#31 Ghosts of Ontario Place: Past, Present, Future
Opened in 1971, Ontario Place was an idealistic effort to celebrate and cement a provincial identity. Fifty years later, and having been left to rot, it’s about to be carved up and privatized by the Doug Ford government.
Hosted by Allison Smith and Jonathan Goldsbie
Join Allison and Jonathan as they take a trip to Ontario Place, where past, present, and future collide in an awkward mishmash of ambitions.
The PCs are up seven seats from last time, and the opposition parties are down two leaders. We were going to record this from Doug Ford’s election-night event, but Jonathan wasn’t allowed in. So he and Allison met up after to talk about life in the Second Age of Ford, and what it means when a vindictive government also believes it’s a vindicated one.
As Doug Ford campaigns against fumes, his opponents are increasingly running on them. Less than a week away, the election’s outcome is hardly a foregone conclusion, but the Liberals, at least, have reached chicken-suit levels of desperation. Are they telling us there’s no candour available in all of Del Duca’s vista? Also, Allison and Jonathan consider whether Doug Ford has actually “evolved” (he hasn’t) and why the Star’s Queen’s Park columnist is so convinced that he has.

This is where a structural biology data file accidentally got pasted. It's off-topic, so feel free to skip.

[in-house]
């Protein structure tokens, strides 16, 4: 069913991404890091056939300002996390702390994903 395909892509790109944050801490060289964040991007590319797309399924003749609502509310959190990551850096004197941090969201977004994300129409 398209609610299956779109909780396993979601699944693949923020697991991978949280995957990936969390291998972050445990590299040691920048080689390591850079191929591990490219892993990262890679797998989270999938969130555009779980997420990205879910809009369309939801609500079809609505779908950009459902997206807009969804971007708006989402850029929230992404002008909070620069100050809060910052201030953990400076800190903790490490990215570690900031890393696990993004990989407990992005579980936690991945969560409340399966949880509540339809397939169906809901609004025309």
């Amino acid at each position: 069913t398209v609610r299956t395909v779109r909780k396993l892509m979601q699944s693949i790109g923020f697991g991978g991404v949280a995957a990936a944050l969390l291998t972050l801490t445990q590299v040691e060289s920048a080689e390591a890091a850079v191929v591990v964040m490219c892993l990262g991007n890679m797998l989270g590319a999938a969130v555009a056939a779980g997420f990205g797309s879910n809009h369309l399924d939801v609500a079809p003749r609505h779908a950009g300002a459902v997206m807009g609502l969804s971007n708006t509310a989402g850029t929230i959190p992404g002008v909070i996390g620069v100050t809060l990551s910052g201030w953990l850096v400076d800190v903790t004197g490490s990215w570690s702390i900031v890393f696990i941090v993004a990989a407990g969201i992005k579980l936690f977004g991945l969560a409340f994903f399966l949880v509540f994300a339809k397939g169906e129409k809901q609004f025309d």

Our election coverage continues into week three. This week, there was a weirdly upbeat leaders’ debate, two party leaders got COVID and several trade unions came out in support of Doug Ford and the PCs. Jonathan and Allison break down what it all means.
Wag the Doug is going weekly for the Ontario election! On the first weekly Wag, Jonathan and Allison talk about Liberal Leader Steven Del Duca’s Youtube series, Ford’s campaign launch, cringey Star Wars memes, transit ideas and plenty more.
A listener writes in, wondering why she's getting a rebate cheque in the mail right before an election campaign. Jonathan and Allison take stock of everything the Progressive Conservative Party is doing to secure an election victory, from conveniently-timed cheques to a spree of spending announcements. Plus, a special announcement about the show.
It’s once again that time of year when the stars of Ontario politics come out to — well, not shine, exactly, so much as drably absorb a depressing fluorescent glow. The 3rd Douggie Awards honour the terrible and hilarious developments of the past 12 months or so that made us laugh ’til we cried or cry 'til we laughed. Allison and Jonathan hand out the prizes, and all signs point to a triumphant night for The Power of the Doug.
When the trucker convoy cratered Ottawa, Doug Ford hoped he could turn the other cheek. However, when another protest blocked the Ambassador bridge in Windsor, disrupting his beloved supply chain, he declared a state of emergency to make sure Ontario stayed ‘Open for Business.’ Jonathan and Allison discuss what prompts action from the premier and why he’s behaving differently than his federal Tory cousins.